Mark Bittman: GMO labeling law could increase transparency on food production

| | September 6, 2016
This article or excerpt is included in the GLP’s daily curated selection of ideologically diverse news, opinion and analysis of biotechnology innovation.

President Obama recently signed the weakest [GMO] labeling law imaginable, and to most of the food movement, this felt like a loss.

But to be optimistic, . . . to me the law looks like a victory wrapped inside a defeat.

. . . .

Producers may use a text label, a symbol, a toll-free number that consumers can call for more information, or a code that can be scanned with a smartphone . . . .

At first glance, it seems like another tacit agreement between government and industry to rob consumers of our right to know what’s in our food.

But what if this backfires? What if the food industry has inadvertently opened the door to a transparency revolution? . . . . Has the argument that food production processes are as important as ingredients begun to make sense to policy makers?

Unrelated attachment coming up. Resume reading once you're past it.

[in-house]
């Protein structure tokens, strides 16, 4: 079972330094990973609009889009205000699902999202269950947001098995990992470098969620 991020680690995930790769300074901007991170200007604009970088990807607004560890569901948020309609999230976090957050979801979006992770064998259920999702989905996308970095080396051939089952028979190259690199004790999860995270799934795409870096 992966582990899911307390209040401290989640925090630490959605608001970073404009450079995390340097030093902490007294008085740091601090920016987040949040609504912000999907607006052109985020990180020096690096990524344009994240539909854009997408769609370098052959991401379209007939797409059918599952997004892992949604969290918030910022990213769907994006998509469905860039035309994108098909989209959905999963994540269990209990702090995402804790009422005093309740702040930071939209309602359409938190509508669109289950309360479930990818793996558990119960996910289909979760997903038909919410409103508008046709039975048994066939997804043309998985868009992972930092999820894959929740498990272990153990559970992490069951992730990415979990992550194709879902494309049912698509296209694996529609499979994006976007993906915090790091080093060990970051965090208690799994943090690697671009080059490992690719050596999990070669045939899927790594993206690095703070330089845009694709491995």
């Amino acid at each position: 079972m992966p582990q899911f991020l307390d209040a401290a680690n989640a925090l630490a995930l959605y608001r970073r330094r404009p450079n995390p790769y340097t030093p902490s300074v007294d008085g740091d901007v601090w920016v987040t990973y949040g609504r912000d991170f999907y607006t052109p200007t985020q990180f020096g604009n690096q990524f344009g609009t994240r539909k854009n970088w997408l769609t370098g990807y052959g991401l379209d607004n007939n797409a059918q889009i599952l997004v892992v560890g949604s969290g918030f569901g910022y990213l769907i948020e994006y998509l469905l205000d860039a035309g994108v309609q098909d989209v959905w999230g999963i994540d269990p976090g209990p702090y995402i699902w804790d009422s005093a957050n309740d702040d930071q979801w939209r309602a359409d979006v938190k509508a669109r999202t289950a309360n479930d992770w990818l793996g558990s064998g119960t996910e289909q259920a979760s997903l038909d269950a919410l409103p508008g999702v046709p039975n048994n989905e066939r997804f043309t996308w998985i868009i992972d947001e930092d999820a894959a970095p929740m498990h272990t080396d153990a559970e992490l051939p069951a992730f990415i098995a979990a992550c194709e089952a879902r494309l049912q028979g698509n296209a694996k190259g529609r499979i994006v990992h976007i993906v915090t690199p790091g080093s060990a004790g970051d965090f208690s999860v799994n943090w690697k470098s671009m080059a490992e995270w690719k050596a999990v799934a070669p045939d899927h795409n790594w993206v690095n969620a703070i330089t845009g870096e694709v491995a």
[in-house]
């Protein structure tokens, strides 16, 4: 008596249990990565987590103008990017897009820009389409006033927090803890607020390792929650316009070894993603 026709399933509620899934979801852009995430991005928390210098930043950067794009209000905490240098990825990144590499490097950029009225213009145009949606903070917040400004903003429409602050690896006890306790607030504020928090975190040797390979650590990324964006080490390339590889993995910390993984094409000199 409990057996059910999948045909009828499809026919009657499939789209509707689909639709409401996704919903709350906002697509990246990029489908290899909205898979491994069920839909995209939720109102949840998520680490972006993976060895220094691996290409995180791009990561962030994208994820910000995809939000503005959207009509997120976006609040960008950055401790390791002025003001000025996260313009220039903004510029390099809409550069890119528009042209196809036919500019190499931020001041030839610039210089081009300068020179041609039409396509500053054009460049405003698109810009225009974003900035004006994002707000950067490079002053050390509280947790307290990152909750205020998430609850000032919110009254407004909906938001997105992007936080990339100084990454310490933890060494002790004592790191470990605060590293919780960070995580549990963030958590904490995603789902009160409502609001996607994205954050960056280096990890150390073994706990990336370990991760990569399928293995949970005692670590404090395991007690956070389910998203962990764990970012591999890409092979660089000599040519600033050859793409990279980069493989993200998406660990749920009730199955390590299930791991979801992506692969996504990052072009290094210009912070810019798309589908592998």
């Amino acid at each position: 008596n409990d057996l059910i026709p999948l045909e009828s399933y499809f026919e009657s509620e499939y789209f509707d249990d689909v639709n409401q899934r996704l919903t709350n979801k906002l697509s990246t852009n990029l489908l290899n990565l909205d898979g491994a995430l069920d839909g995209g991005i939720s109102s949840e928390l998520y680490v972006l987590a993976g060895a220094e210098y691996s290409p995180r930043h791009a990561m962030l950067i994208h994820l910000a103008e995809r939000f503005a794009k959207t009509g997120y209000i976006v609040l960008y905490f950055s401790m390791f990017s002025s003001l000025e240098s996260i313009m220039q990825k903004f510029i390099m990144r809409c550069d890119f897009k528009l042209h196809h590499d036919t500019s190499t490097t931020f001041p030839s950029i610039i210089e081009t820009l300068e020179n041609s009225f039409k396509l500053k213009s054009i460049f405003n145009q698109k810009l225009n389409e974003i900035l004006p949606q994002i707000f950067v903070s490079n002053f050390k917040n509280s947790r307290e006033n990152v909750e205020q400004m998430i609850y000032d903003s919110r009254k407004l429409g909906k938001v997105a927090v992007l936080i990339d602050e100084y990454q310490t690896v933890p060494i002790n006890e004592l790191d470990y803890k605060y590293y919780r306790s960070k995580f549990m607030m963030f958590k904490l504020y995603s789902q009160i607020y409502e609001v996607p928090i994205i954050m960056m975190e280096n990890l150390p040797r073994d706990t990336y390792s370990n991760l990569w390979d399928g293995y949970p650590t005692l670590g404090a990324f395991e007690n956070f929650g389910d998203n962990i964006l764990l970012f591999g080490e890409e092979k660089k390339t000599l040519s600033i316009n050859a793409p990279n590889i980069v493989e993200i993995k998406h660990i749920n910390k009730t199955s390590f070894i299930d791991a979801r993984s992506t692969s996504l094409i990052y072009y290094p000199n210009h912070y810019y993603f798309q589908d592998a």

Related article:  Mark Bittman's wrong: Mega production monocultures of corn and soy aren't result of GMOs

. . . .

Of course, there is much more we could know about our food . . . . For example: . . Were antibiotics routinely administered to animals? . . . . What farming practices were used? How much water was required?

. . . .

[N]ow that the new labeling law has opened the disclosure door a crack, why not open it wide. . .?

The GLP aggregated and excerpted this blog/article to reflect the diversity of news, opinion and analysis. Read full, original post: G.M.O. Labeling Law Could Stir a Revolution

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